Villagers in eastern Afghanistan yesterday rushed to bury the dead and dug by hand through the rubble of their homes in search of survivors of an earthquake that killed at least 1,000 people.
The Taliban and the international community that fled their takeover struggled to bring help to the disaster’s victims.
Under a leaden sky in Paktika Province, which was the epicenter of Wednesday’s magnitude 6 earthquake, men dug a line of graves in one village, as they tried to lay the dead to rest quickly in line with Muslim tradition. In one courtyard, bodies lay wrapped in plastic to protect them from the rains that are hampering relief efforts for the living.
The quake was the country’s deadliest in two decades, and officials said the toll could rise. An estimated 1,500 people were reported injured, the state-run Bakhtar news agency said.
“They don’t have anything to eat, they are wondering what they can have to eat, and it is also raining,” a Bakhtar reporter said in footage from the quake zone. “Their houses are destroyed. Please help them, don’t leave them alone.”
The disaster heaps more misery on a country where millions already face increasing hunger and poverty, and the health system has crumbled since the Taliban retook power nearly 10 months ago amid the US and NATO withdrawal. The takeover led to a cutoff of vital international financing, and most of the world has shunned the Taliban government.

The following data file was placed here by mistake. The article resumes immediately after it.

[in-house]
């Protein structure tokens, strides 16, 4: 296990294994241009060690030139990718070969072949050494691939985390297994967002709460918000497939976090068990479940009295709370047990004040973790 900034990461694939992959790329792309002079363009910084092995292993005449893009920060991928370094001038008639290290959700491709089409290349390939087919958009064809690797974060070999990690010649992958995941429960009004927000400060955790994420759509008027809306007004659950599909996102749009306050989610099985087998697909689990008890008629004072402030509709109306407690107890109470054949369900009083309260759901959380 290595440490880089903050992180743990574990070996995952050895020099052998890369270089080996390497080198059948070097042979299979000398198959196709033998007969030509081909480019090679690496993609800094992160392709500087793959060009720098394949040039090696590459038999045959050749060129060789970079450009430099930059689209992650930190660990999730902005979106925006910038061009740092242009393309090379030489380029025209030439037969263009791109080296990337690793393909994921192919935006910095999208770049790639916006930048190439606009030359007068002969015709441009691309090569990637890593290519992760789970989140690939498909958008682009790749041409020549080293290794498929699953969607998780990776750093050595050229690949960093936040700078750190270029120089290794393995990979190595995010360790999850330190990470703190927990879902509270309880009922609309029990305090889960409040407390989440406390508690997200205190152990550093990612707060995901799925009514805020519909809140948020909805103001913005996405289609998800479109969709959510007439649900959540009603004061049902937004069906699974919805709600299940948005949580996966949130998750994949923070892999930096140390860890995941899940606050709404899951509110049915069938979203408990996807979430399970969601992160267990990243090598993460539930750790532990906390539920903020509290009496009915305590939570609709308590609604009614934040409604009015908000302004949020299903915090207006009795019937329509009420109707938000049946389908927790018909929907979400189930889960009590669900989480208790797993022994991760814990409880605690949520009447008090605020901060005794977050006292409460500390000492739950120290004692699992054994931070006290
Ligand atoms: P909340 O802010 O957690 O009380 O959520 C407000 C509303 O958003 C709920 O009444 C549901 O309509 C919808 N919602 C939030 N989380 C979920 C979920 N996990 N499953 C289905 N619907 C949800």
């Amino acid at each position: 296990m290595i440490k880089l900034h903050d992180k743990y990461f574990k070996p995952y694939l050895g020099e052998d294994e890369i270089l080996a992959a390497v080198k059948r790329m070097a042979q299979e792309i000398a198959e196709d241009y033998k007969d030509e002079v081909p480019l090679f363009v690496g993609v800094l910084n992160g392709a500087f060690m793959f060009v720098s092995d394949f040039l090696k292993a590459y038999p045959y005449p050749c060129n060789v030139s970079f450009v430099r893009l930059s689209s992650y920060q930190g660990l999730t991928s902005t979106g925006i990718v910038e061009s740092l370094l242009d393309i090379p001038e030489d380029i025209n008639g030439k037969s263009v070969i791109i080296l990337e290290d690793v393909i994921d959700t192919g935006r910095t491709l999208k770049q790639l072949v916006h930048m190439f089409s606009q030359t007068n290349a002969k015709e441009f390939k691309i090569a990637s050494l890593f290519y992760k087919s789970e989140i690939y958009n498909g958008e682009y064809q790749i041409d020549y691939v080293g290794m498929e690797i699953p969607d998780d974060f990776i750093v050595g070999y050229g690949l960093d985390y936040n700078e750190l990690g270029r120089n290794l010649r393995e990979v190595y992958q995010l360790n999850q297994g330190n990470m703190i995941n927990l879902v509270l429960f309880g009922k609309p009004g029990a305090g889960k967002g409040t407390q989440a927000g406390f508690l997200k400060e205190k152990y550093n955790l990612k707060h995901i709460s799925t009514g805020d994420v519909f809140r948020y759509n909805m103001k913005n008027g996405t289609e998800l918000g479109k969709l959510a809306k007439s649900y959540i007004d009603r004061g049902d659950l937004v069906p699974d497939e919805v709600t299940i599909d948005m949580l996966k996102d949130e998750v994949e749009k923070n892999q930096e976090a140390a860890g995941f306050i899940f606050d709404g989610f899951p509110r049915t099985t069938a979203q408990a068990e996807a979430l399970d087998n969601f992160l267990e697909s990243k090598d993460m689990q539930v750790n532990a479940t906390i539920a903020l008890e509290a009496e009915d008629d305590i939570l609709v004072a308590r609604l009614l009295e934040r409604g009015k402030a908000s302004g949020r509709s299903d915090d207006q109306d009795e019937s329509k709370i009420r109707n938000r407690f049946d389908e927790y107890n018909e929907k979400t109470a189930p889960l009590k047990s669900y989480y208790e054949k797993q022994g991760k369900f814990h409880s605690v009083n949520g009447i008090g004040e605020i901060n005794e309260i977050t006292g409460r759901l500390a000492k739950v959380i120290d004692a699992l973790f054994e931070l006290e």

How the international humanitarian community, which has pulled back significant resources from the country, will be able to offer aid and whether the Taliban government would allow it remain unclear.
In a rare move, the Taliban supreme leader Haibatullah Akhundzada pleaded for help from the world on Wednesday — but a UN official said the government had not requested that the world body mobilize international search-and-rescue teams or obtain equipment from neighboring countries.
“We ask from the Islamic emirate and the whole country to come forward and help us,” said a survivor who gave his name as Hakimullah. “We are with nothing and have nothing, not even a tent to live in.”
The full extent of the destruction among the villages tucked in the mountains was slow in coming to light. The roads, which are rutted and difficult to travel in the best of circumstances, might have been badly damaged in the quake, and landslides from recent rains have made some impassable.
Although just 175km directly south of the capital, Kabul, some villages in hard-hit Gayan District took a full day’s drive to reach.
Walls and roofs of dozens of homes in the district collapsed in the quake, and villagers said whole families were buried under the rubble.
The Associated Press journalists counted 50 bodies in the area alone, as people laid out their dead in front of their houses and in their courtyards.
Much of the rubble was too large for people to move with their hands or shovels.
They said they hoped large excavators would make it to their remote homes.
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